Leading this vision is the Jabulani Rural Health Foundation they co-founded—a non-profit organisation that supports the hospital and surrounding community through various community-based health, education and agricultural programmes.
It’s hard to believe that with all this on their plate Taryn still manages to home-school two of their three children, and Ben received a distinction for his MSc in primary healthcare from the University of London.—Cat Pritchard
Lunch spot: Lavender Blue, East London, or a picnic on the beach at Lubanzi, Eastern Cape
At 28, Dr Rebecca Hodes’s list of academic achievements is longer than the waiting list at Chris Hani-Baragwanath.
The founder of the students HIV/Aids Resistance Campaign at Rhodes—the most active student group of its kind in the country—Hodes won a scholarship to undertake her graduate studies at Oxford, where she wrote her doctoral thesis on HIV and South African television.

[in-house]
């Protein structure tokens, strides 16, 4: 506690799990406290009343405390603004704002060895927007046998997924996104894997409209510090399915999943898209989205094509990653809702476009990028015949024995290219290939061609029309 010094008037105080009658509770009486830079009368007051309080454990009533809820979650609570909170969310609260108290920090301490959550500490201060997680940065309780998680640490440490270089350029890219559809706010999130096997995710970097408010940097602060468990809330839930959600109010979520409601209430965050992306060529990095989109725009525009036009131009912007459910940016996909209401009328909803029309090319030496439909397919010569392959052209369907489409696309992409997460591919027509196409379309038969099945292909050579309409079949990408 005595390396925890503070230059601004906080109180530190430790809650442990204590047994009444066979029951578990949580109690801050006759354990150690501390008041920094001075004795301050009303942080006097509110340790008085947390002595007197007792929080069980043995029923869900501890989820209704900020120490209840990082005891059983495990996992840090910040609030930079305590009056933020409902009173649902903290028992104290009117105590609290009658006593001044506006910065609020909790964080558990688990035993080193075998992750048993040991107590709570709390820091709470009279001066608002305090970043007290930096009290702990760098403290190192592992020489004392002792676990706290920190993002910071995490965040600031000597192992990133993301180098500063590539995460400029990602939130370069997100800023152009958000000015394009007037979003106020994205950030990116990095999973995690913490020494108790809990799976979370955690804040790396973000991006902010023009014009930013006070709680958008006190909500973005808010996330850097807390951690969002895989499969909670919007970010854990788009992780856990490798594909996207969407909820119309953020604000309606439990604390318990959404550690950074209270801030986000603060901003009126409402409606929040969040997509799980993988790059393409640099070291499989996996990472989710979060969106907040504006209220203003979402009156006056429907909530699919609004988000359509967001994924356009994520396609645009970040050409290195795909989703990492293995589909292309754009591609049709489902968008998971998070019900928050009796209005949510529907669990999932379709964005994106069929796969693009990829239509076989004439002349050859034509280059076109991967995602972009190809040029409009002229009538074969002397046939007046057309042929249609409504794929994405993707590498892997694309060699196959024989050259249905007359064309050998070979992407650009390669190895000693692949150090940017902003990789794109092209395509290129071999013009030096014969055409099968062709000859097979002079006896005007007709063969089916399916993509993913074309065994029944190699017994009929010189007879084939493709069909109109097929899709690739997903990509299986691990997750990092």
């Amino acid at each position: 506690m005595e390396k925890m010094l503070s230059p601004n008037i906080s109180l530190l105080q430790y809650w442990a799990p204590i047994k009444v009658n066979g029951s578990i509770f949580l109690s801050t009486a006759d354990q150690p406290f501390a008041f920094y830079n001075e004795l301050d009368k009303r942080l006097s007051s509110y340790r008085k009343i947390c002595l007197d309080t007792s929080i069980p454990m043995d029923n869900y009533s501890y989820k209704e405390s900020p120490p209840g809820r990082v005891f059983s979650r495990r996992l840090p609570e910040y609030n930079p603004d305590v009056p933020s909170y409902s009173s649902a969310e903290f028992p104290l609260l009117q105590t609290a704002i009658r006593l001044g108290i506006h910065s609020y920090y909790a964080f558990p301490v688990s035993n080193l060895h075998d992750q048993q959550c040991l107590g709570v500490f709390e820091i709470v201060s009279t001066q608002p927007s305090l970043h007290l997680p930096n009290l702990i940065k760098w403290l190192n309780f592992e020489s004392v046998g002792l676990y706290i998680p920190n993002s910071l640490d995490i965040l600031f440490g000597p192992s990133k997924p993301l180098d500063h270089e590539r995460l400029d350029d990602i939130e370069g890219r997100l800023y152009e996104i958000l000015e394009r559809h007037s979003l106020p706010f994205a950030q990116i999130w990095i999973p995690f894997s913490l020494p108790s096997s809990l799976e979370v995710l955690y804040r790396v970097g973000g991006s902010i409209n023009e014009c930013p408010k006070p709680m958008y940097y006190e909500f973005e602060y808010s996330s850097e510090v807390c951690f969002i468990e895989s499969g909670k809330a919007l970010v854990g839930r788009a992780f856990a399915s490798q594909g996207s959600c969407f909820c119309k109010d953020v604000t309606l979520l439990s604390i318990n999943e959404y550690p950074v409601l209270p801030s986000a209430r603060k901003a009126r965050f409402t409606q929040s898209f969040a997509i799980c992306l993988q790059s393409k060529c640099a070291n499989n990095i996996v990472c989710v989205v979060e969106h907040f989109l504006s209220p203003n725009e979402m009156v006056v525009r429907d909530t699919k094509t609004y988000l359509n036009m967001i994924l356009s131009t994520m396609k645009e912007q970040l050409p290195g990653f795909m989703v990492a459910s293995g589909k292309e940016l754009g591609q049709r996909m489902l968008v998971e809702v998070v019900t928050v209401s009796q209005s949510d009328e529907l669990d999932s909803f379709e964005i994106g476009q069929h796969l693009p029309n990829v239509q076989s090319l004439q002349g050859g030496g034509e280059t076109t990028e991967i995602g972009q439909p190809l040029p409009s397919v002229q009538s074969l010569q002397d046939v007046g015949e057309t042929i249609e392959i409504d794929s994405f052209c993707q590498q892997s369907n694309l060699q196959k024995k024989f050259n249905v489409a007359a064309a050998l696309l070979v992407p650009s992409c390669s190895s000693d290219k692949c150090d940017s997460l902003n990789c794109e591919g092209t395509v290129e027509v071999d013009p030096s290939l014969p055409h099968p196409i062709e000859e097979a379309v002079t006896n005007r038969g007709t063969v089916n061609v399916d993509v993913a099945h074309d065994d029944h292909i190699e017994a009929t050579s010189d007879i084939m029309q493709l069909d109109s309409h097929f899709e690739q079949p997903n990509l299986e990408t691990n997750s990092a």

But instead of adding to South Africa’s growing “brain drain” , she brought her knowledge to the Treatment Action Campaign, whose policy, communication and research department she managed before joining UCT’s Aids and Society Research unit.
A passionate writer, who admires the style of Ariel Levy, Hodes takes her activism to heart and paper, communicating issues around sexuality and racy activist strategies to theatrical politicians and the patients they refuse to acknowledge.
And though she believes that the era of state-sponsored Aids denialism has past, she isn’t about to let an era of “theoretical” advancements begin. Not on her watch.—Cat Pritchard